Oregon Department of Energy Celebrates 11 Years as Certified EarthWISE Business in Marion County
SALEM — The Oregon Department of Energy is celebrating 11 years of certification through Marion County’s EarthWISE program, which recognizes businesses and organizations in the county that are committed to environmentally-friendly practices.
ODOE was certified following a comprehensive assessment of the agency’s environmental footprint, from building design and energy use, to employee sustainability practices. Protecting the environment is at the heart of ODOE’s mission to lead Oregon to a safe, clean, and sustainable energy future – and the agency works to ensure its workplace practices live up to its mission.
ODOE was first certified in 2008, and was the first State of Oregon agency to earn the EarthWISE title. Since the agency’s move to a new building in late 2016, the team has continued and improved actions to reduce waste, boost recycling, and save energy – so a recertification in the new building is an important milestone.
ODOE’s current headquarters near the Capitol in Salem is owned by the State’s Department of Administrative Services. ODOE partnered with DAS on the building’s updated windows and insulation, and more sustainable interior with recycled and recyclable carpet tiles, reclaimed wood accents, refurbished office furniture, low-VOC paint, automatic light sensors, and auto-dimming LED bulbs. The building also includes electric vehicle charging and an 8,300-kilowatt solar array. Employees play an important role in maintaining the EarthWISE certification by using reusable dishes and utensils, reusing office supplies before buying new, prioritizing zero-emission electric options when using fleet vehicles, and more.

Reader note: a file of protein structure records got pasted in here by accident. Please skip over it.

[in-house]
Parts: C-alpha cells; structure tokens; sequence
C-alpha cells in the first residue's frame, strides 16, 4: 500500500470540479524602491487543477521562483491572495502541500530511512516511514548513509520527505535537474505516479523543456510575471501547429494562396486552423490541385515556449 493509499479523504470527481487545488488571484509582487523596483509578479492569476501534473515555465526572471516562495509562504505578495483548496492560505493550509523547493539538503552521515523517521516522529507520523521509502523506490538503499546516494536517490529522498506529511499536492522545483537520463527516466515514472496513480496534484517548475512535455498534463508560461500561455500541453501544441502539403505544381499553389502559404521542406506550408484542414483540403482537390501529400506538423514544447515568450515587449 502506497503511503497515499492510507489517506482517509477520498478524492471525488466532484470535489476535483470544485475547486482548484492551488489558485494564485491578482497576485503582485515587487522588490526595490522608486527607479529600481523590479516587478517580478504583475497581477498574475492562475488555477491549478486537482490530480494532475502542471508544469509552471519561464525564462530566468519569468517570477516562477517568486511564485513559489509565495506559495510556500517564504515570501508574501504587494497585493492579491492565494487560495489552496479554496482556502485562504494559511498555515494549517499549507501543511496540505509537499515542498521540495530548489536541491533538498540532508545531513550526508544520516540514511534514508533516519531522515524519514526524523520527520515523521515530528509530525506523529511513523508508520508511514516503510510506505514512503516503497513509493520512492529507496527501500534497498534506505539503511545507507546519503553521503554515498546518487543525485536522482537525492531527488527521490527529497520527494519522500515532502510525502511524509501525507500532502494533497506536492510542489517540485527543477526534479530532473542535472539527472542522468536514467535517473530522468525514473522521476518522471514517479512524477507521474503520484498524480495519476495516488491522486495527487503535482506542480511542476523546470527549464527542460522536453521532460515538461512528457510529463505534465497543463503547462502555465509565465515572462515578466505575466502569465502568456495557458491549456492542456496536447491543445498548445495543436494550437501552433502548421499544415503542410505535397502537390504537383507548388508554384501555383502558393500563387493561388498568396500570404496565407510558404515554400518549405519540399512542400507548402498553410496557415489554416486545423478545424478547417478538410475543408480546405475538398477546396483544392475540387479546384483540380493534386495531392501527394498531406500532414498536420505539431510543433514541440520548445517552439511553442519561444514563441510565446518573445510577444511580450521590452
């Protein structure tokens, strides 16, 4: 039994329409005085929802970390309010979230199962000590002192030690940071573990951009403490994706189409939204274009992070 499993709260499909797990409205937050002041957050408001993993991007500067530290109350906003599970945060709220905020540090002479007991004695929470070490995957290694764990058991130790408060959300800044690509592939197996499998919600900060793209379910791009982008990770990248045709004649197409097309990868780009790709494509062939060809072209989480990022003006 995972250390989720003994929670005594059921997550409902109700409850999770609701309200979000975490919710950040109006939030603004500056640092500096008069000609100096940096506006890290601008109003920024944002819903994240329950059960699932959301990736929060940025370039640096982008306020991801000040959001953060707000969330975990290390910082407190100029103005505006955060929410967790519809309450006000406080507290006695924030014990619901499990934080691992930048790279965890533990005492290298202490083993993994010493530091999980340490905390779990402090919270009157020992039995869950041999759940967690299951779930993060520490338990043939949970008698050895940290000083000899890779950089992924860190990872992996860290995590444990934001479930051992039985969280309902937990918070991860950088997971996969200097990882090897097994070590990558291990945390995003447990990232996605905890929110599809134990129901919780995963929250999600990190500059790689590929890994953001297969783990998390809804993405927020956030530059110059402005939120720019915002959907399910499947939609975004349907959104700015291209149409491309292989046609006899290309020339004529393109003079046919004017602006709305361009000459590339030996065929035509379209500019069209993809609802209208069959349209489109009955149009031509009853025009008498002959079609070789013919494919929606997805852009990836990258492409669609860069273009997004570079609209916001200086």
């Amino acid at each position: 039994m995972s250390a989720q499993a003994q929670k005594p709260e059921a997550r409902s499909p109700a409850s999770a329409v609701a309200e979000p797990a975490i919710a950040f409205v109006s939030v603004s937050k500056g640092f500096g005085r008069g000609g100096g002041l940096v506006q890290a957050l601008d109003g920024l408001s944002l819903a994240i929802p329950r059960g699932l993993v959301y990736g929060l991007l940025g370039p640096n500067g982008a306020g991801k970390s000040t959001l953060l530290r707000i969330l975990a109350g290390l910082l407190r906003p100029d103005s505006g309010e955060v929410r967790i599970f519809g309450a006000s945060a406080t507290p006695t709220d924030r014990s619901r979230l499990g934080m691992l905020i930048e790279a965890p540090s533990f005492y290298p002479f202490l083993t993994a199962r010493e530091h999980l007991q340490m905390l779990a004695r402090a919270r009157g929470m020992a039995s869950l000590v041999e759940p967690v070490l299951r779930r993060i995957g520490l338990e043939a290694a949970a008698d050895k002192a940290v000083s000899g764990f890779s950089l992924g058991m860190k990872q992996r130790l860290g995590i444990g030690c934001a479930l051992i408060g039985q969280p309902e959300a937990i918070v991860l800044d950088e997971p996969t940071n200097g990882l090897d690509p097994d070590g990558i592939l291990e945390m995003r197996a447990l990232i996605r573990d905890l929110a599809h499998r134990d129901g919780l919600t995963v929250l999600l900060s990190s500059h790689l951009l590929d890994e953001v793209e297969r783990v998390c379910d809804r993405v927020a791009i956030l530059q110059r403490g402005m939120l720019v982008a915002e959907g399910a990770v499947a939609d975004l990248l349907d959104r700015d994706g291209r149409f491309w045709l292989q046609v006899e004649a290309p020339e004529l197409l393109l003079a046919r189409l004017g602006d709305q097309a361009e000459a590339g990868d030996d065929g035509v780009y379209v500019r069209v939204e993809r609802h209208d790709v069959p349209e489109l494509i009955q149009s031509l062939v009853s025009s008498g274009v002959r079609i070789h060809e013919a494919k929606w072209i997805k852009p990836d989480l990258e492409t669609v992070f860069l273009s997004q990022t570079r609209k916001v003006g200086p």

“We’re grateful to Marion County for recognizing ODOE’s work, and for the county’s leadership in sustainability,” said Kaci Radcliffe, ODOE Energy Analyst and the agency’s Sustainability Coordinator. “Their guidance has helped us reduce waste, save energy and water, and make more sustainable decisions. For example, when recycling options became more limited in our community, Marion County helped us understand how to adjust our practices to make sure we ‘recycle right’ in our office.”